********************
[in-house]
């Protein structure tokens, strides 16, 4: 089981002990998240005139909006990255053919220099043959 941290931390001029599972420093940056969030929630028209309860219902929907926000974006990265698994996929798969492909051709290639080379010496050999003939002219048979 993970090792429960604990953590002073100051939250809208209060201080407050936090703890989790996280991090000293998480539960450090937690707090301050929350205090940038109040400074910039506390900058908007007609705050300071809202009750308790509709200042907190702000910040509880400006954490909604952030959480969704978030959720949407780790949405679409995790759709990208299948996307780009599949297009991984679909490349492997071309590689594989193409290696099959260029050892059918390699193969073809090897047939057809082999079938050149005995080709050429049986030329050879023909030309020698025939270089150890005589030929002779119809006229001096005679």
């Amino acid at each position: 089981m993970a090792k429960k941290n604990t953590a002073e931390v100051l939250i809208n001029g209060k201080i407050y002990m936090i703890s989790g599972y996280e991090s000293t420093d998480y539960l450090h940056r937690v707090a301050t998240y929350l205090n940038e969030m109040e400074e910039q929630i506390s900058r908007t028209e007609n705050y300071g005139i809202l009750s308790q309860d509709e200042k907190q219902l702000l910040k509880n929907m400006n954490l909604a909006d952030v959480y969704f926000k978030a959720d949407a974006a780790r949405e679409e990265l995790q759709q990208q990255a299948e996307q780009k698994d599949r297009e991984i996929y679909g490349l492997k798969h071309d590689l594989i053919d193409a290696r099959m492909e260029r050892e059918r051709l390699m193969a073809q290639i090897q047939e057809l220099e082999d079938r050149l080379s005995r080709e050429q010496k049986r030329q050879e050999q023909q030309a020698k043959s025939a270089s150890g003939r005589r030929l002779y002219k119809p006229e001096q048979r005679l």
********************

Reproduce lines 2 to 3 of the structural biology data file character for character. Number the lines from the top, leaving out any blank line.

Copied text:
């Protein structure tokens, strides 16, 4: 089981002990998240005139909006990255053919220099043959 941290931390001029599972420093940056969030929630028209309860219902929907926000974006990265698994996929798969492909051709290639080379010496050999003939002219048979 993970090792429960604990953590002073100051939250809208209060201080407050936090703890989790996280991090000293998480539960450090937690707090301050929350205090940038109040400074910039506390900058908007007609705050300071809202009750308790509709200042907190702000910040509880400006954490909604952030959480969704978030959720949407780790949405679409995790759709990208299948996307780009599949297009991984679909490349492997071309590689594989193409290696099959260029050892059918390699193969073809090897047939057809082999079938050149005995080709050429049986030329050879023909030309020698025939270089150890005589030929002779119809006229001096005679």
């Amino acid at each position: 089981m993970a090792k429960k941290n604990t953590a002073e931390v100051l939250i809208n001029g209060k201080i407050y002990m936090i703890s989790g599972y996280e991090s000293t420093d998480y539960l450090h940056r937690v707090a301050t998240y929350l205090n940038e969030m109040e400074e910039q929630i506390s900058r908007t028209e007609n705050y300071g005139i809202l009750s308790q309860d509709e200042k907190q219902l702000l910040k509880n929907m400006n954490l909604a909006d952030v959480y969704f926000k978030a959720d949407a974006a780790r949405e679409e990265l995790q759709q990208q990255a299948e996307q780009k698994d599949r297009e991984i996929y679909g490349l492997k798969h071309d590689l594989i053919d193409a290696r099959m492909e260029r050892e059918r051709l390699m193969a073809q290639i090897q047939e057809l220099e082999d079938r050149l080379s005995r080709e050429q010496k049986r030329q050879e050999q023909q030309a020698k043959s025939a270089s150890g003939r005589r030929l002779y002219k119809p006229e001096q048979r005679l």